Cardiff family lifestyle, arts and culture blog.


Book Review: I Do Not Like Books Anymore by Daisy Hirst.

*Thanks to Walker Books for this lovely book, all reviews 100% honest and my own.

We were recently sent a lovely little book called I Do Not Like Books Anymore by Daisy Hirst. We read so many books in this house, so it was a delight to be asked to review one for the blog. I love getting all snuggled with my little ones and settling down to read a book...

We weren't sure at first whether we'd like this particular book, Molly was put off a little bit by the title - I actually found this really cute, she loves books so much! So we talked about giving it a chance, and got stuck in!

The story is all about Natalie and Alphonse, a brother and sister completely in love with books.This part reminded me so much of George and Molly, the sheer joy of love for books, stories and long lost tales...

However, the story turns on its head when Natalie gets her very first book from the library and she struggles to read it by herself. The story describes the way a child may feel when given their first book, the scramble of words and symbols and how the books children are given aren't full of the adventures they're used to! Eventually Natalie gives up reading, looking for any excuse to avoid books...

I know we now home educate, but when George and Molly were in school we did experience the whole 'learning to read' Biff and Chip books... and yes, we all kinda hated them! We trudged through them with George though, but Molly missed this part of school (phew!). I can say there is a vast difference in how they have learnt to read, and Molly's journey was slower, later and much more enjoyable. I think it's important to make reading fun, to read together and encourage the love of books; go to the library and snuggle up at night and devour them together, without the pressure of goalposts.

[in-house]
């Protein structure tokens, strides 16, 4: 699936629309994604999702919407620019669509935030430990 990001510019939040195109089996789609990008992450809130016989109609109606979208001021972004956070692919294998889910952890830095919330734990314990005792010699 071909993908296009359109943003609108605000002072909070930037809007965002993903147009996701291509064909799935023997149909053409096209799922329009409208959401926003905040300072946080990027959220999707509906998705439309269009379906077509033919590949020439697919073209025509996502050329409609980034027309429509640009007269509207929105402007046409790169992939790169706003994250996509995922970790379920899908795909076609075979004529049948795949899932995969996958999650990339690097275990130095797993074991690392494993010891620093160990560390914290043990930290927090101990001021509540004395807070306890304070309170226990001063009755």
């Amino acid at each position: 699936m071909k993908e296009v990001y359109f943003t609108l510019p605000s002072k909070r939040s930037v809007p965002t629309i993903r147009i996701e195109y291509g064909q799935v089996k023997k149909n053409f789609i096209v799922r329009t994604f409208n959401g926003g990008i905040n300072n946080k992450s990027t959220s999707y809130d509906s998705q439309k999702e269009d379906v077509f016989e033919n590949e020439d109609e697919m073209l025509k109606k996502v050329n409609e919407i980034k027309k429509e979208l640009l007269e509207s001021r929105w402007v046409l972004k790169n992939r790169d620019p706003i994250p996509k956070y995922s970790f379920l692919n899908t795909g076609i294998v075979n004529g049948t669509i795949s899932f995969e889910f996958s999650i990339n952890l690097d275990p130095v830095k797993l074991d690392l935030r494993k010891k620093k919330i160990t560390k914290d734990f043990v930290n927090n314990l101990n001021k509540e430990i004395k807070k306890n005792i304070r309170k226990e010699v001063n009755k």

I think this book is fantastic with dealing with the realities of learning to read, but mostly in a school environment or within the home educated families mimicking school. For us, it was the joy between the siblings as they make up their own stories (towards the end of the book) that made us smile, mostly because it's the kind of thing we do!

I think it would be easy for any family to find some joy, a connection to some part of this book. It focuses on the way children see the world, the pressures and the new and strange things they are given to learn every single day. It confronts fears and finds a way around the struggles of learning to read, and that's pretty magical...


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